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Environmental market design for large-scale marine conservation


It is commonly agreed that marine conservation should expand considerably around the world. However, most countries have not yet implemented large-scale no-take Marine Protected Areas (MPAs). When a country closes a large fraction of its waters to fishing, it stands to lose a considerable level of fishery revenue. Although biodiversity and spillover fishing benefits may far exceed these losses, benefits from large-scale MPAs typically accrue to other countries or to the high seas. Here, to overcome this dilemma, we simulate and test an international fisheries management scheme with transferable fishing rights that incentivizes, rather than hinders, large-scale marine conservation. By combining a bioeconomic model of cross-country trading of fishing rights with vessel-level tracking data before and after a large-scale conservation action is implemented, we show that transferable fishing rights and a biomass-based allocation rule are pivotal to incentivize conservation under this market-based setting. Our work focuses on the Vessel Day Scheme (VDS)—an environmental market that is employed by the Parties to the Nauru Agreement (a group of nine Pacific Island nations) to manage their tuna fisheries—and areas in which large-scale conservation interventions have taken place. Overall, these results provide a template for how to incentivize countries to engage in large-scale marine conservation within a market-based setting.

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Fig. 1: Exclusive Economic Zones and Marine Protected Areas in the PNA.
Fig. 2: Cost of spatial closures in a vessel-day fishery.
Fig. 3: Costs of a spatial closure for country 1 under different allocation rules.
Fig. 4: Change in spatial footprint of fishing activity by 318 tuna purse seiners.
Fig. 5: Effort displacement and licence revenues.

Data availability

The data that support the findings of this study are available on GitHub at

Code availability

The code that support the findings of this study are available on GitHub at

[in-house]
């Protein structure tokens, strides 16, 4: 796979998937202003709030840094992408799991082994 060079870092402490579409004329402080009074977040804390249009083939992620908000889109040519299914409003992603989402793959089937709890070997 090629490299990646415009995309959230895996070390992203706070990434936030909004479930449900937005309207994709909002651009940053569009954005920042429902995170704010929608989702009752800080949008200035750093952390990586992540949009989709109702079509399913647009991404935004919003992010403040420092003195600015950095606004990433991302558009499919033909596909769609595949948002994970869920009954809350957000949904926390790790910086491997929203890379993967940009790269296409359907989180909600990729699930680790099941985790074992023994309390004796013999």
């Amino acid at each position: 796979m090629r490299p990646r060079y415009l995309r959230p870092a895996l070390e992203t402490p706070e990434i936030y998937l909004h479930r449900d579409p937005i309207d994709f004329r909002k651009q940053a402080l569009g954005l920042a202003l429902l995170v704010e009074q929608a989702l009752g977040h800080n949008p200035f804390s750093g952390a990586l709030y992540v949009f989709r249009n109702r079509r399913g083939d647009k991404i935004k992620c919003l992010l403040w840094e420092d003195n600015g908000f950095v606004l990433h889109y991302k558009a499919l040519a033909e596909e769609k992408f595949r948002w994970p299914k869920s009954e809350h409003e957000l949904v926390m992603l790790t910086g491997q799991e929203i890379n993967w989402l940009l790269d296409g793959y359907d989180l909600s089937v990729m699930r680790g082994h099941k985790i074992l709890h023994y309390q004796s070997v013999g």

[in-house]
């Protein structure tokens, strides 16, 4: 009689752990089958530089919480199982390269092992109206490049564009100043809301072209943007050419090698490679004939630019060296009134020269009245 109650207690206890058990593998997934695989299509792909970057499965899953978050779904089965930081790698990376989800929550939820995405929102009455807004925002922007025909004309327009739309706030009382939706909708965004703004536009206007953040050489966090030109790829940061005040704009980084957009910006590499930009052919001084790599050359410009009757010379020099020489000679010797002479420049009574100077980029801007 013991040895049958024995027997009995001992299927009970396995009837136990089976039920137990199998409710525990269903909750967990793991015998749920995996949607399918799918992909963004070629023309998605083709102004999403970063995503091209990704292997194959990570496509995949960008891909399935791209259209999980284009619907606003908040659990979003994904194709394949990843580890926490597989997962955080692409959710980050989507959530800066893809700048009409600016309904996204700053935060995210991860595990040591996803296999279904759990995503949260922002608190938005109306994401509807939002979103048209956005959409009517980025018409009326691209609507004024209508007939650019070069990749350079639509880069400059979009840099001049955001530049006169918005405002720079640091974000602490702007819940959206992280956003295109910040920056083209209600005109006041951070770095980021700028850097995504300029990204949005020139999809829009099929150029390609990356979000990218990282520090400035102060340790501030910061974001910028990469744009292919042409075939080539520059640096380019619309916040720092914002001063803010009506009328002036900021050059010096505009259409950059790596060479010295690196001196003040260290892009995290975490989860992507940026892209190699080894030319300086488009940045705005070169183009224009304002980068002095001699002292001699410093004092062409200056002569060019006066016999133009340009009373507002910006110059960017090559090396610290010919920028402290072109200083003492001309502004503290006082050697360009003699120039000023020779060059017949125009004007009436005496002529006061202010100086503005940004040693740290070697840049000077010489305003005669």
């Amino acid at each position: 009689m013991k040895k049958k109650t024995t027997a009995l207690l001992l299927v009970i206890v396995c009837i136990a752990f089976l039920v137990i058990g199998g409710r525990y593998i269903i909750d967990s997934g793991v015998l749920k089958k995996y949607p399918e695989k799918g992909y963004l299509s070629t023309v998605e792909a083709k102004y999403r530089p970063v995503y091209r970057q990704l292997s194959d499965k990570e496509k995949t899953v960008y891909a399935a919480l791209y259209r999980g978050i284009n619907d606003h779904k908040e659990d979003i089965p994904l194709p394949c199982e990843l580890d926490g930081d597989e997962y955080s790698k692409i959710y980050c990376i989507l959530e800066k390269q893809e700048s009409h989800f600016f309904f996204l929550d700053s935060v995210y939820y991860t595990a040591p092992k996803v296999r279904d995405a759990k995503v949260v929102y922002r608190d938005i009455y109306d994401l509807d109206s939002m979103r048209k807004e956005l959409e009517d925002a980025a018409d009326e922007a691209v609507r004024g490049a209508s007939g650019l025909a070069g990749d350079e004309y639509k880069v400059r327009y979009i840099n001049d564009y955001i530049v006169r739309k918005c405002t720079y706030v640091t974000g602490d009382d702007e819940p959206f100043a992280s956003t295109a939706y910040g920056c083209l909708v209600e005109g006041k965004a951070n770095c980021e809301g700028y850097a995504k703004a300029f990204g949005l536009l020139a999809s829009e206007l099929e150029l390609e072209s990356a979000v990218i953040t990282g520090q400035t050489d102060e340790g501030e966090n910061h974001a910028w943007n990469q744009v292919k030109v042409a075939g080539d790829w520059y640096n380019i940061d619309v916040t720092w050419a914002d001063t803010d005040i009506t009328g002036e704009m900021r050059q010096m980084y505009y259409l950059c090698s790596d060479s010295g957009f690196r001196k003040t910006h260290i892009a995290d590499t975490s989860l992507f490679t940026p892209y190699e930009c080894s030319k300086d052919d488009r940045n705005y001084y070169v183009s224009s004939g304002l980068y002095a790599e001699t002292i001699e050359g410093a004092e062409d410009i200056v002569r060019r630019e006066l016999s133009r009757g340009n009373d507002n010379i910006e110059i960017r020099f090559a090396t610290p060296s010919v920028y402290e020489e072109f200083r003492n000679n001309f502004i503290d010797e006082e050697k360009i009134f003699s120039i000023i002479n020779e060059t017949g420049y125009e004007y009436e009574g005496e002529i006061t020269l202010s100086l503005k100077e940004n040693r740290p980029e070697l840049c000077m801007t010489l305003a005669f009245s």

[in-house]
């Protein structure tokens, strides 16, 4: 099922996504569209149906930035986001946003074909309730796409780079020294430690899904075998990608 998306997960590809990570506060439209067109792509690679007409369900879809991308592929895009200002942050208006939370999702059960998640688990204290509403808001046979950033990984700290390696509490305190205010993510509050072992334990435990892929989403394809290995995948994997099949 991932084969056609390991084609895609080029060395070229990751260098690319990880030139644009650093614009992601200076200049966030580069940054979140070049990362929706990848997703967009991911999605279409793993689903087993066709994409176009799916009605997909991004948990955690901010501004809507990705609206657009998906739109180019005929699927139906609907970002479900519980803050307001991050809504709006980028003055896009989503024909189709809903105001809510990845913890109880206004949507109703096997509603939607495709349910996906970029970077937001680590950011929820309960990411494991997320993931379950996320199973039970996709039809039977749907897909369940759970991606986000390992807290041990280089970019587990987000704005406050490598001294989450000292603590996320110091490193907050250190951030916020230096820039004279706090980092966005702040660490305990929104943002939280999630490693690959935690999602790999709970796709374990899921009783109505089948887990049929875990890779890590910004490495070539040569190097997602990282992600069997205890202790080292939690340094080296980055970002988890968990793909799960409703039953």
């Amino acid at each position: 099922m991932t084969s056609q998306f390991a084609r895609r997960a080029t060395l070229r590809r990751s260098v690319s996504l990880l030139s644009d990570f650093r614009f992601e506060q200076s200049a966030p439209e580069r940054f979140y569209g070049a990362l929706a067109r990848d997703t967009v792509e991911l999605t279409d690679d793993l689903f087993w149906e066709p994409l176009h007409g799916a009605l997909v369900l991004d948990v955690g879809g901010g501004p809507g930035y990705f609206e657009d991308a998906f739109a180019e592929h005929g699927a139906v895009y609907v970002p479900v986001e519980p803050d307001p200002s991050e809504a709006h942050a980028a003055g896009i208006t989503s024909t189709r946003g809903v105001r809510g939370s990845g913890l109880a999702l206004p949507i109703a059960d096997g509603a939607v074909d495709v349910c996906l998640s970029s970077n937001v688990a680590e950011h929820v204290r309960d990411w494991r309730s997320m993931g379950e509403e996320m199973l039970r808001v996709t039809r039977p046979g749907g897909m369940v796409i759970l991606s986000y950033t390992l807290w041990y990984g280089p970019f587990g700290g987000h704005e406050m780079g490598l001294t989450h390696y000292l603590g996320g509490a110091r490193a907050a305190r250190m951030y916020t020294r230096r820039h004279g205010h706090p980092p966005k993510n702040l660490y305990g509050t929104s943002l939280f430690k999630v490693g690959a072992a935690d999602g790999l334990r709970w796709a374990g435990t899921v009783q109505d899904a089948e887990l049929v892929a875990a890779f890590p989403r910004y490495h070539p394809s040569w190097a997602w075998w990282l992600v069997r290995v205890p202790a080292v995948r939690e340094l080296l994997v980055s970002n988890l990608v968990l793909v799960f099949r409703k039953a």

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We thank R. Dacks for research assistance. J.C.V.-D. was supported by UCMexus-CONACyT (CVU, grant no. 669403) and the Latin American Fisheries Fellowship Program. J.L. was supported by the Conservation Strategy Fund, with a grant from the Pew Charitable Trusts and Pew Bertarelli Ocean Legacy. J.L. and C.C. acknowledge The Nature Conservancy.

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All of the authors contributed equally.

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Correspondence to Juan Carlos Villaseñor-Derbez.

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The authors declare no competing interests.

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Extended data

Extended Data Fig. 1 Annual country-level vessel-days for all PNA countries by 318 tuna purse seiners.

Colors indicate ISO3 codes for each country (PLW: Palau, PNG: Papua New Guinea, FSM: Federal States of Micronesia, SLB: Solomon Islands, NRU: Nauru, MHL: Marshal Islands, KIR: Kiribati, TUV: Tuvalu, TKL: Tokelau). After 2015, vessel-days decrease for Kiribati and Increase for Papua New Guinea. Note that total vessel-days do not decrease at the PNA-level.

Extended Data Fig. 2 Annual fishing effort (hours) on a 1-degree grid around PIPA (red polygon) and Kiribati (black polygons).

There is no clear evidence of a “fishing the line” effect, with the greatest effort applied on the Gilbert islands (Kiribati) after 2015.

Extended Data Fig. 3 Longline and purse seine vessel-days in Palau during 2018 at a 0.5 degree resolution.

The red polygon shows the proposed Palau National Marine Sanctuary, containing 85.7% and 95.3% of longline and purse seine vessel-days, respectively. Note that the colorbars are presented in log10-transformed scale for better visualization.

Extended Data Fig. 4 Time series of the annual proportion of longline and purse seine vessel-days within the proposed PNMS boundaries.

The proposed PNMS boundaries have historically contained 86 ± 5.30% (±1SD) of longline vessel-days and 91.3 ± 5.03% (±1SD) of purse seine vessel-days.

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Supplementary Information

Supplementary Tables 1–3 and Figs. 1–7.

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Villaseñor-Derbez, J.C., Lynham, J. & Costello, C. Environmental market design for large-scale marine conservation. Nat Sustain 3, 234–240 (2020).

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